HomeVoorhees NewsTown hall on the move?

Town hall on the move?

By ROBERT LINNEHAN | The Voorhees Sun

The Voorhees Town hall may have a new location as early as 2011. The Voorhees Committee approved an ordinance last week to construct new town hall facilities at the Voorhees Town Center and open it to the public next year.

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The new facility would be located directly adjacent to the Macy’s grand entrance. The town hall’s entrance would be on the first floor of the town center and be located on the second floor of the facility.

Mayor Michael Mignogna revealed that the idea came from a public hearing four years ago when a resident suggested moving the town hall to the center. The Committee has been investigating the possibility since, he said, and this is the most opportune time to undertake the construction project.

It would be a tax-neutral plan, Mignogna said, with no net increase of local municipal taxes. The possible sale of the current facility, historically low interest rates and construction costs lend itself to the timing of the move.

The total cost of the project will likely be $6.1 million, he said. The administrative portion of the existing complex has been appraised at $2.5 million.

He said that the completed Town Center will generate approximately $438,000 in additional local tax revenue annually.

The proceeds of the sale of the existing property combined with the new tax revenue generated will cover the cost of the project with no local tax increase for the project, he said.

“This is the first step in creating something that Voorhees has never had, a downtown,” Mignogna said.

“Our employees have been working out of antiquated, inefficient and obsolete offices. Our employees have been working out of trailers for the past two decades.”

For the past 21 years, the planning, zoning and construction offices have been housed in “temporary” trailers at the town hall site.

It will also be a step toward making Voorhees a “greener” place to live, Mignogna said. The township will save money on energy costs and will reduce its carbon footprint by 40 percent per every square foot of the new municipal building.

Resident Cherie Lattiere praised the project after the meeting. It’s a sign that the township is moving forward and taking its employees into consideration, she said.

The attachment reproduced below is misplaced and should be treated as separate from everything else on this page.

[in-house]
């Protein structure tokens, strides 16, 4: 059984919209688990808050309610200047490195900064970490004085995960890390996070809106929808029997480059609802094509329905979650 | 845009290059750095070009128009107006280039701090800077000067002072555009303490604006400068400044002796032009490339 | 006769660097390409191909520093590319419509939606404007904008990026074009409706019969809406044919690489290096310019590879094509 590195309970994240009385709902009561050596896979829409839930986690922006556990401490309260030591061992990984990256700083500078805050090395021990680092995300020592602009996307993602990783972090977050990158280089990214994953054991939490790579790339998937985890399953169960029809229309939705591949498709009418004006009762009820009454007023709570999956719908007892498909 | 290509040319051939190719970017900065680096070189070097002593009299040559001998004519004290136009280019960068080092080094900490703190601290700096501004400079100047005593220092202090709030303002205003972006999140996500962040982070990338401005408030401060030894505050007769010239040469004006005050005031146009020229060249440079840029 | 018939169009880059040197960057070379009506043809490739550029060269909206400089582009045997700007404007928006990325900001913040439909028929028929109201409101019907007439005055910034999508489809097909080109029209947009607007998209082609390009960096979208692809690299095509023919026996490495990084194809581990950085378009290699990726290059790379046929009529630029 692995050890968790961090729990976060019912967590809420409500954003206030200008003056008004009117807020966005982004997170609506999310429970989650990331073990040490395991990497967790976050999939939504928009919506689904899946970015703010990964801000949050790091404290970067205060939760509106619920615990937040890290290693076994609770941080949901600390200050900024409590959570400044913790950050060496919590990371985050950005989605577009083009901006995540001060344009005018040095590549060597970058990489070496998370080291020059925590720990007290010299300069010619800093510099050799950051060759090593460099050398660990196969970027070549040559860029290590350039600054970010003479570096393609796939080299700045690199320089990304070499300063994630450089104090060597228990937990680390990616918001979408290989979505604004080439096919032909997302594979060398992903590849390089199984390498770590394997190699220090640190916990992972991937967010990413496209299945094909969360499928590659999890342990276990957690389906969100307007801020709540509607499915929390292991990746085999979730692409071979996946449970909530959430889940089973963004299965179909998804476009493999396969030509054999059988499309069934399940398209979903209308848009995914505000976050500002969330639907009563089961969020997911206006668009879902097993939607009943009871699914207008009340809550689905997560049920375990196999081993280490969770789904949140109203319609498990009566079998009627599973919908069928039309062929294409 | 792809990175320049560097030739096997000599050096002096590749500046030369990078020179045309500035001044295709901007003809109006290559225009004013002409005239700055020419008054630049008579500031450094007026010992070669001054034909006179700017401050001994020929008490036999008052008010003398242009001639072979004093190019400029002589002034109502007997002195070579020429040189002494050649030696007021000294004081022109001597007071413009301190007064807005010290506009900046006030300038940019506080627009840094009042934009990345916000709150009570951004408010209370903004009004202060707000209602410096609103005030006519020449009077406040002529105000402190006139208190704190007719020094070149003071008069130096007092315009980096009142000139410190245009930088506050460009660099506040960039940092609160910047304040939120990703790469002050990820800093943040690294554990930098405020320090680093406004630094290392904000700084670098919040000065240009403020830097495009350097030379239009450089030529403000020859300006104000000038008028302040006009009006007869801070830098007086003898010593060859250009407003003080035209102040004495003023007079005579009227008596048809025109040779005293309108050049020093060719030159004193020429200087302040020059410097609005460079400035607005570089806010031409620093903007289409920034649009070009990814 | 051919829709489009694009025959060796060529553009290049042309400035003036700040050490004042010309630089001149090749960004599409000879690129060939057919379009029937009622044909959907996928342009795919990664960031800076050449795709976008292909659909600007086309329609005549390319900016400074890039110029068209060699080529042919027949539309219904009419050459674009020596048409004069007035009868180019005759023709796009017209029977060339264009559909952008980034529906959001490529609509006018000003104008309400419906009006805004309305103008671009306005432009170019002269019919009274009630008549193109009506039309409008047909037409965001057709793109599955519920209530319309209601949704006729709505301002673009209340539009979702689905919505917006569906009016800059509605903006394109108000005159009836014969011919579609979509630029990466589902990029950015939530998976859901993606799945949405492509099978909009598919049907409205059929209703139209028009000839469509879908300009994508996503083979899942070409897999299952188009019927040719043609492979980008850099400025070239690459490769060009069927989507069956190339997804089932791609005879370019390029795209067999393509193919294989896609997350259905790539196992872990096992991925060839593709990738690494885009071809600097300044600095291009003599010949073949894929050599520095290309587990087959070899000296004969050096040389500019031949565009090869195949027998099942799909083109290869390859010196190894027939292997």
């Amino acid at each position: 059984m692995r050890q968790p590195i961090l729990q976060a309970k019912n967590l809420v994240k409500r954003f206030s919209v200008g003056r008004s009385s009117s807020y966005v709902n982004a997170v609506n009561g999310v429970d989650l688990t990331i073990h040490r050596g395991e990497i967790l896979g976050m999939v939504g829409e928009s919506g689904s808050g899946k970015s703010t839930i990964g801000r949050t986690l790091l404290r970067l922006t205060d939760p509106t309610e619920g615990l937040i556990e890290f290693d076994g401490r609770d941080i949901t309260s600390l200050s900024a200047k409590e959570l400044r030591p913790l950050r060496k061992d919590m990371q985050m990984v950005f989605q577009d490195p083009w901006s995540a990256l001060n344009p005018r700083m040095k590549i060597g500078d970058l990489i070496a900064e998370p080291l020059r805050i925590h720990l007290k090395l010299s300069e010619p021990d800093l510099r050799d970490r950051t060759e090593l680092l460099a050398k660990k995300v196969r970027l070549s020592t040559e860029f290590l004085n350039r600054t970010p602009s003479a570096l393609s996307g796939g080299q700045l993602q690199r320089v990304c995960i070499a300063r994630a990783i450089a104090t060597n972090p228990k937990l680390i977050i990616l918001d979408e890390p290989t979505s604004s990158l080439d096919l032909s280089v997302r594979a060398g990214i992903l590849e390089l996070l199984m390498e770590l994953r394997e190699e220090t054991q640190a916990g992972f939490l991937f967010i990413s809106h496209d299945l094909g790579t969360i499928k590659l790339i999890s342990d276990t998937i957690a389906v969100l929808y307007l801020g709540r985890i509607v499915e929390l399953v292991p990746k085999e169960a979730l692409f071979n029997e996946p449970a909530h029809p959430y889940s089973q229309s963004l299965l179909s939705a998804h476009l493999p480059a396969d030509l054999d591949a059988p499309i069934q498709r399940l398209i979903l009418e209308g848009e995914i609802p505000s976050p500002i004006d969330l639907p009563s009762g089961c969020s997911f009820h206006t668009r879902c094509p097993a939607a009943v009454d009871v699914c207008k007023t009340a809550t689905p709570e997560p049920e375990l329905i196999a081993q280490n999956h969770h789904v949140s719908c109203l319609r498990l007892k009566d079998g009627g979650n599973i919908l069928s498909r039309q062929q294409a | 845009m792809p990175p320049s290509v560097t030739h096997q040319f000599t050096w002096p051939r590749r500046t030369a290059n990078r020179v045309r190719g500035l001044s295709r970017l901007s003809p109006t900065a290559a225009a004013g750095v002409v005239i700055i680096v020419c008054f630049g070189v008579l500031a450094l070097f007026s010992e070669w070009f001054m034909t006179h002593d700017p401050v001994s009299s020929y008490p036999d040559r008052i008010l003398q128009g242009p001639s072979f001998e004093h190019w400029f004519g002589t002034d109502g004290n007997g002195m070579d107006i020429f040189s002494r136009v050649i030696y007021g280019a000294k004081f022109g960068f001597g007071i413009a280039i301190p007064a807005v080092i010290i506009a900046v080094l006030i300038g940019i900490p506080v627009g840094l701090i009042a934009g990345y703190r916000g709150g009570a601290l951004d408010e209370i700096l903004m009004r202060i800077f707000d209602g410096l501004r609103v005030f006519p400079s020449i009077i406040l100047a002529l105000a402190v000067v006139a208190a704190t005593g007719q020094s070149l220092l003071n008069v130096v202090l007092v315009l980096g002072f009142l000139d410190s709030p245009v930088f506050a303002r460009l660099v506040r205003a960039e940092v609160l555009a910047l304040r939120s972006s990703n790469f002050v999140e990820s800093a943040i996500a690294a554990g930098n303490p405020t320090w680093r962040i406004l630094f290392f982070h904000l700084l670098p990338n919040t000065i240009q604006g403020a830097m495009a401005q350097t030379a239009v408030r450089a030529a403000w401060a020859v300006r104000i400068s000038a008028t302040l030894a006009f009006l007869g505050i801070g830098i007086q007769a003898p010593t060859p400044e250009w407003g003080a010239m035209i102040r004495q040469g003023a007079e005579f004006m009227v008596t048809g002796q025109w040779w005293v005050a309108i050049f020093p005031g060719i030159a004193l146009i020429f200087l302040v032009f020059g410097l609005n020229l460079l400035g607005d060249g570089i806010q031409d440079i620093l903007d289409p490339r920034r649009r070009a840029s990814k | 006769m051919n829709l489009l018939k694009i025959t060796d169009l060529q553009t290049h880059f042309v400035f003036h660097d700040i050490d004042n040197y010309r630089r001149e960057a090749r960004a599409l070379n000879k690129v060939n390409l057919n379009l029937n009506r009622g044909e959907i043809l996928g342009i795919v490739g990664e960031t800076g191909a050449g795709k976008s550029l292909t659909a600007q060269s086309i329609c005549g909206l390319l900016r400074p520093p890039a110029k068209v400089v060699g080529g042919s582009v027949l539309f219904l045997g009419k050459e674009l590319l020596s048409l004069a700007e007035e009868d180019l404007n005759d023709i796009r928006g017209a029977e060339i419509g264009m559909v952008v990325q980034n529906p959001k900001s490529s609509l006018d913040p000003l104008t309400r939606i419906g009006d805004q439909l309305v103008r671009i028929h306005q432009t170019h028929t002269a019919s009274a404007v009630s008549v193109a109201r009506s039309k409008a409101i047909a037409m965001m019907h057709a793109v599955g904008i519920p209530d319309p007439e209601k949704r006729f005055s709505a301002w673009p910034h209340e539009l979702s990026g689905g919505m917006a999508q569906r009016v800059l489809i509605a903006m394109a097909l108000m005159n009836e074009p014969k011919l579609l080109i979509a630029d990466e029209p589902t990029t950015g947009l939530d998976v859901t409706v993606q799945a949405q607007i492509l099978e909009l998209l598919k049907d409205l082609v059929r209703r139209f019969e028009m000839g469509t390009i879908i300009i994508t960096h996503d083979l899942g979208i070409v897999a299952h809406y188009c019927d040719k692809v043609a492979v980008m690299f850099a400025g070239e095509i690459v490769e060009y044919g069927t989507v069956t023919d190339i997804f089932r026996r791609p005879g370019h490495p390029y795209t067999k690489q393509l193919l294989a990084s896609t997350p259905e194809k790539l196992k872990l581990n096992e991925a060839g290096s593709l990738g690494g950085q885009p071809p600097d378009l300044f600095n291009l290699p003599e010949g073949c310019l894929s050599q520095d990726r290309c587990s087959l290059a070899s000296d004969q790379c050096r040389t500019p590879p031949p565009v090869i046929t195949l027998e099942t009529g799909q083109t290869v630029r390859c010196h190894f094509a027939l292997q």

“I think it will be great. You have to move forward,” she said. “I think it will also be a good, psychological boost for the township workers.”

Joseph Coradino, president of services for Pennsylvania Real Estate Investment Trust, said the new project would create 85 temporary construction jobs and an unknown number of permanent jobs.

It’s the type of project, he said, that will help draw in new commercial businesses to the Town Center. It should also bring more visitors to the Town Center as well, he said, improving on the 3,000 visitors a month average from 2009.

PREIT owns the Town Center.

“This will be a convenient hub for municipal business, shopping, and dining in the township,” Coradino said.

Several township residents — who were also members of local unions — praised the project and urged the committee to move forward with the new town hall.

Creating jobs in the township would help everyone, said Don Morgan, a resident and member of IBEW Local 351.

The project, he said, supports the local economy and increases the level of service for Voorhees residents.

“I support the town hall Town center project. I don’t want our township employees working in deplorable conditions. It also opens the township up to possible lawsuits,” he said. “This would really support the local economy as well.”

This is not the first time the township has discussed moving or constructing a new town hall. Resident Steve Silverman referenced a project that was developed and discussed in the early 90s that was dubbed the “Taj Mahal” project by residents.

Mignogna shed some light on the project, revealing that in 1990 the Committee explored an extravagant town hall option that would have cost around $7 million.

“In 1990, the township explored building a new municipal complex that was significantly larger and architecturally more dramatic than what will be at the Town Center,” he said. “The 1990 plans called for a new, separate 67,000 square-foot complex with a 2,300 square-foot lobby and 3,600 square-feet of offices for six administrative staff employees.”

This project is more streamlined at 40,000 square-feet and will be housed on the second floor of the existing mall portion of the Town Center, he said. The administrative offices will be situated in only 1,600 square-feet.


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